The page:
Be sure to also include plenty of fruit and vegetables in your daily diet. Just because it’s winter, doesn’t mean that your produce intake has to suffer. Don’t forget about seasonal produce such as winter squash which can provide a good source vitamins and minerals. Pomegranates, clementine oranges, cherries, cranberries, and pears can all be found throughout the winter months, are great sources of fiber, and full of nutrients.
Keeping up with your regular workout routine is also just as important as keeping up with your healthy eating habits. Regular exercise can not only help combat all those extra holiday calories you consumed, but can also keep your body in shape and healthy. It’s important to remember that it’s easy to get off track with your healthy lifestyle, so be sure to make time in your busy schedule for good nutrition and physical activity. www.skaggs.net 3
Health Screenings Healthy Heart Screening - $15. Appointment required. This screening includes: •Cholesterol panel with glucose (9-12 hour fast required) •Height, weight and body fat measurements •Blood pressure Results of this testing are compiled into a printed report mailed to your home within two weeks after the Health Fair. Report and lab results are suitable for sharing with your healthcare provider. Call 335.7140 for an appointment. Cholesterol blood test - $5. 8 a.m. to noon both days. Cholesterol panel with glucose (912 hour fast strongly suggested).
Prostate Specific Antigen - $10. Available 8 a.m. to noon both days. Recommended for men 50 and over, or as young as 40 with a family history of prostate cancer.
Take-home Test Kit for Blood in the Stool - $5. Test for colorectal cancer at home without having to touch or mail anything. Free Screenings - offered throughout both days. Blood pressure, pulmonary function, finger sticks for blood sugar, body fat measurement, hearing.
Missouri Child Identification Program From 10 a.m. until 3 p.m. on Saturday, register your child with Missouri Child Identification Program (MOCHIP), a free service of Branson Masonic Lodge #587. This comprehensive child identification program includes digital photographs, digital fingerprints and child information on a mini-CD compatible with the Amber Alert system; a dental 8 a.m. noon 9 a.m. 10 a.m. Noon 1 p.m. 2 p.m.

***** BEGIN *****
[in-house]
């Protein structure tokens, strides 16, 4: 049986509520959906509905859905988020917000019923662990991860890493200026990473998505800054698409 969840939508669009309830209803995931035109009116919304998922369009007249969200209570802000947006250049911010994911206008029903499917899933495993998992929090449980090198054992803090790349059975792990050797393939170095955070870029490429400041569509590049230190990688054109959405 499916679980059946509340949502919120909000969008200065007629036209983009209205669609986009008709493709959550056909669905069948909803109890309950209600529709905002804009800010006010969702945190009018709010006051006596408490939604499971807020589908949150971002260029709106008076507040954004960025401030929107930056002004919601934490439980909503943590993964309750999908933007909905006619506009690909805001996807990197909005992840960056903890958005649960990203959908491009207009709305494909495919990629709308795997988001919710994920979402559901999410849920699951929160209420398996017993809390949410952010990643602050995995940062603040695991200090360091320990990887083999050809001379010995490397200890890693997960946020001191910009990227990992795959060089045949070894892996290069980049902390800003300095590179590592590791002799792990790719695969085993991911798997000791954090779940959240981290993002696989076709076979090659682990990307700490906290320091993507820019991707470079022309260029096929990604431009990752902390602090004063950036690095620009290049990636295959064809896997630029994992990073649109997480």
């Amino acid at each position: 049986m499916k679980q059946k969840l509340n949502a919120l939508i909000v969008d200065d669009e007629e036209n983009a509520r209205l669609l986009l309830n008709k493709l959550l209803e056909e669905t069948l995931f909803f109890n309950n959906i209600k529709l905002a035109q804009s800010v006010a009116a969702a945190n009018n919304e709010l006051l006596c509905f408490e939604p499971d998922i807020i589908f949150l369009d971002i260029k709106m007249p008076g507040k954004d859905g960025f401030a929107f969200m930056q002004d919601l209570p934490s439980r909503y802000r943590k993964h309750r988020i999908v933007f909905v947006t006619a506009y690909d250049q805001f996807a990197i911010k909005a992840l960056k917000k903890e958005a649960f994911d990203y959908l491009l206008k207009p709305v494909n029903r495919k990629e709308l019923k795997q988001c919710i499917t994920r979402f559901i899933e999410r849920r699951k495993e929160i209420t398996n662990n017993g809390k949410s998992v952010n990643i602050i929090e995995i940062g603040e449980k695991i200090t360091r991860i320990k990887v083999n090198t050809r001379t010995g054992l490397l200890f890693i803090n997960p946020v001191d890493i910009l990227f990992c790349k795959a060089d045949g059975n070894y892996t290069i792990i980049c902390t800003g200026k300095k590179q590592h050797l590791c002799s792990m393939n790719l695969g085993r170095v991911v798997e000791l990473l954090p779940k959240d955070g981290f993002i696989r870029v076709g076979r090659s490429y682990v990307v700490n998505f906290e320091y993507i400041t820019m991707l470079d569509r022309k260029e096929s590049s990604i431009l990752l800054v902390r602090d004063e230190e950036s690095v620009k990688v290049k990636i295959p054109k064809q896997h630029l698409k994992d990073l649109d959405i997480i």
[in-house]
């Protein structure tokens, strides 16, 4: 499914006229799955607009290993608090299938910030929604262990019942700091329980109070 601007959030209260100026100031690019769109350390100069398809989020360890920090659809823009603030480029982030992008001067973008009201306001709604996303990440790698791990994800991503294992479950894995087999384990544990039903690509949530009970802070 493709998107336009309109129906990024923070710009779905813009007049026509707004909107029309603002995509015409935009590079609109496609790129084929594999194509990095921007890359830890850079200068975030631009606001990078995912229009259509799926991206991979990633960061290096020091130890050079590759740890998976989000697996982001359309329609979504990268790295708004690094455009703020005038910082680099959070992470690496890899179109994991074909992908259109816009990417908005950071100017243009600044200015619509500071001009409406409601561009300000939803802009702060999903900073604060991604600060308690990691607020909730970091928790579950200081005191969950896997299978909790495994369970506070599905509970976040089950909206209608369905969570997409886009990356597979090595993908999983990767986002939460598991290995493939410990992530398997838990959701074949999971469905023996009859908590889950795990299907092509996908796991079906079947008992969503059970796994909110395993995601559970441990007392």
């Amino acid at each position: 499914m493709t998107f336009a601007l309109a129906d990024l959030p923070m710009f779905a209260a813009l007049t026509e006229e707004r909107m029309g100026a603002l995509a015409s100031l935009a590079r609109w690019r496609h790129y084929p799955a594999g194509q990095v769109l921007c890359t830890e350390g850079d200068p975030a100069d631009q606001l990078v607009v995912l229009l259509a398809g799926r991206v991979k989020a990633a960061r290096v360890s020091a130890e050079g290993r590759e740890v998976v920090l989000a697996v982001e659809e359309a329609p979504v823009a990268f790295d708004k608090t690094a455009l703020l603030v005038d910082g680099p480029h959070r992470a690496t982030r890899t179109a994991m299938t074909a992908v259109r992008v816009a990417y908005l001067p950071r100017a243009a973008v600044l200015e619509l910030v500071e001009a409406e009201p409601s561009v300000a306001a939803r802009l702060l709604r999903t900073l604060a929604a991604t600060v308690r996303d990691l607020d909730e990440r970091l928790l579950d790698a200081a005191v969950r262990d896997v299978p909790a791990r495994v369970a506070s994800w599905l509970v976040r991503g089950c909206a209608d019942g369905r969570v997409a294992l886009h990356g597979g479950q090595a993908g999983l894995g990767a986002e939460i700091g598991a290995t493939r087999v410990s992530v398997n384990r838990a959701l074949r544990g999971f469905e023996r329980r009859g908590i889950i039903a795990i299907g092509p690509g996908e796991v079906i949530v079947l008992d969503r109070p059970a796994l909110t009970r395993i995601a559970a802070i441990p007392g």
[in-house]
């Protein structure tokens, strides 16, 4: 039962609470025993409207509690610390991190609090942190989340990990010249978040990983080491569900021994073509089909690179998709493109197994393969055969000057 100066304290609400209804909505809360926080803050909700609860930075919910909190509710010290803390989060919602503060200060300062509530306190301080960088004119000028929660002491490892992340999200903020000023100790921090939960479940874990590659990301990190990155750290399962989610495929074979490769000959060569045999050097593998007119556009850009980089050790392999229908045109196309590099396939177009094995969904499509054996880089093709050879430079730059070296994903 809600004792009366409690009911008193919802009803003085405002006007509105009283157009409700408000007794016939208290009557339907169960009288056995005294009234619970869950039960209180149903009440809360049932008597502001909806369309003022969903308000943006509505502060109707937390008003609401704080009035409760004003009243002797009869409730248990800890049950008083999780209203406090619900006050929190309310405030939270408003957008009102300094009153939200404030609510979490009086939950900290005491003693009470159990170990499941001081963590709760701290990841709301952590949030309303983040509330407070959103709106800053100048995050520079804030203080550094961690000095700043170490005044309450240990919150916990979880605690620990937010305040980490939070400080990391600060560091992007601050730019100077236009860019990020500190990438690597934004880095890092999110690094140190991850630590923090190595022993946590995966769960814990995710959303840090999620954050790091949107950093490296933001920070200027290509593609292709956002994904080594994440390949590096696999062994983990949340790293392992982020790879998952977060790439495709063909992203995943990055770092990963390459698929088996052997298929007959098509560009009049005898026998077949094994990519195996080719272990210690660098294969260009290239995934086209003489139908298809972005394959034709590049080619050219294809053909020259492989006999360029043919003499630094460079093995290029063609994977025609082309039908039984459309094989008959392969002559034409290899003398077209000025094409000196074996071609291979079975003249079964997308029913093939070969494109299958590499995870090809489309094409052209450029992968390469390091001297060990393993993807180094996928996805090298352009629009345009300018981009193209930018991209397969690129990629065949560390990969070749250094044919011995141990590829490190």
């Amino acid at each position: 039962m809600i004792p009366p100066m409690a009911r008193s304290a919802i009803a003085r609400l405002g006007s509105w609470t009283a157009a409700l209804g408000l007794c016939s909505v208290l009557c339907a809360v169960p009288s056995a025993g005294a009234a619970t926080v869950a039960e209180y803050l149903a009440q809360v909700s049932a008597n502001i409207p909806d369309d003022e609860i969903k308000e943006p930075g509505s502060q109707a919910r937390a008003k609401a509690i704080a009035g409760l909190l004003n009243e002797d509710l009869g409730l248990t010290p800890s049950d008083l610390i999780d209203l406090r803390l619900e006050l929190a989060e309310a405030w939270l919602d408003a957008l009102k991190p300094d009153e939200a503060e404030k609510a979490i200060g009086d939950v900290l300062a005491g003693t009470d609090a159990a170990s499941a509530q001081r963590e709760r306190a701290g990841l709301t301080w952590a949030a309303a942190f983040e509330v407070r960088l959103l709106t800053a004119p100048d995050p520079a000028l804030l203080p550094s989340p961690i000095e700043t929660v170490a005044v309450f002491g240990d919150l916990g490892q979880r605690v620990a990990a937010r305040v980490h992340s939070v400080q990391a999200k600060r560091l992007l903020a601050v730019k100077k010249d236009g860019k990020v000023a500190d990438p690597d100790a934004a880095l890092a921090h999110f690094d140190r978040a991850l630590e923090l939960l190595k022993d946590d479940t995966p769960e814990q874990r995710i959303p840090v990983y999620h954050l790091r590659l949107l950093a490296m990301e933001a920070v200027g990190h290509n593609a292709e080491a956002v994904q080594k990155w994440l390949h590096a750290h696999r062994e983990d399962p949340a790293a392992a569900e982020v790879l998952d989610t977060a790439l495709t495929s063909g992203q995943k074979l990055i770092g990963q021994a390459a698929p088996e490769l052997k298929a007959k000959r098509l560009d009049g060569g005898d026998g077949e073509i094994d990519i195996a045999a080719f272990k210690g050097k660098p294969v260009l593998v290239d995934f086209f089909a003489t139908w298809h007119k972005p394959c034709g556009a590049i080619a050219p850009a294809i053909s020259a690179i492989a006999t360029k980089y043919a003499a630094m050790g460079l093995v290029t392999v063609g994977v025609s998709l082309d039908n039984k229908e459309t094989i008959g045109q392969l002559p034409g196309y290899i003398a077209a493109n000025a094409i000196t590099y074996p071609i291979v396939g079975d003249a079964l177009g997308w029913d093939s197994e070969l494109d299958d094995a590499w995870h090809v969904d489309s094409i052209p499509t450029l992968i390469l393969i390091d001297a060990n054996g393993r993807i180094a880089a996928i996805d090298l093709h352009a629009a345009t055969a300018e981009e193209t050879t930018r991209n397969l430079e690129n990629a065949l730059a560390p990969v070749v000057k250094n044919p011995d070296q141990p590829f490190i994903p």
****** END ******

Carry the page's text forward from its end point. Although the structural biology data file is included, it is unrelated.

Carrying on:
bite impression, which also collects a DNA sample and provides a source for scent for trained canine search and recovery teams; and two laminated I.D. cards. The service is available for children 0 to 21 years of age. MOCHIPS does not involve microchips. For more information about the program, log on to www.mochip.org.
Healthy Heart Screenings(by appointment only) Silver Sneakers Demonstration Cooking Demonstration with Chef Nathan Read Ask the Experts, moderated by KY-3 T.V.’s Marie Saavedra. Silver Sneakers Demonstration Concert Pianist and Skaggs Cardiologist Dr. Eliot Nissenbaum at the piano
Ask the Experts moderated by KY-3’s Marie Saavedra Bring your health concerns and questions and ask our panel of healthcare specialists during Ask the Experts, Friday beginning at noon. This question, answer and discussion session will be moderated by KY-3 T.V.
news anchor Marie Saavedra.
On Friday, seniors can join fitness instructor Robyn Tweedy as she introduces the Silver Sneakers program (see article on page 7) at 9 a.m. and 1 p.m.
her newspaper columns and cookbooks, and master craftsman of culinary arts at Silver Dollar City’s Culinary & Craft School.
Back by popular demand, Skaggs Cardiologist and concert pianist Dr. Eliot Nissenbaum will entertain, beginning at 2 p.m.
Learn the relaxation and balance technique known as Tai Chi with instructor and relax even more with a chair massage from HandPrints from 9 a.m. to 2:30 p.m. both days.
Talk with the experts in family practice, oncology, heart disease, diabetes and much more
Informative classes and fun demonstrations At 10 a.m. on Friday, Hilton Hotel’s Executive Chef Nathan Read will demonstrate healthy cooking tips.
On Saturday at 9 a.m., Jan Harper, RN and Director of Skaggs Cardiac and Pulmonary Rehabilitation will answer your questions on Managing Stress.
At 10 a.m., get more cooking tips from Debbie Dance Uhrig, also known as “The Covered Dish,” in 8 a.m. noon 9 a.m. 10 a.m. 10 a.m.: Noon: 1 p.m.: 2 p.m.:
At noon, get the kids up and moving with a kids fitness program from Skaggs Health & Fitness Center.
And, at 2 p.m. on Saturday, don’t miss the exciting finale to this year’s Lighten Up for Life Challenge, as the four remaining contestants in the Challenge weigh-in to determine our grand prize winner!
Healthy Heart Screenings(by appointment only) Presentation: Managing Stress Missouri Child Identification Program begins Cooking Demonstration with Debbie Dance Uhrig Fitness for Kids Tai Chi Demonstration The exciting conclusion of the Lighten Up for Life Challenge 2!
For more information, call Skaggs Community Relations 417.335.7140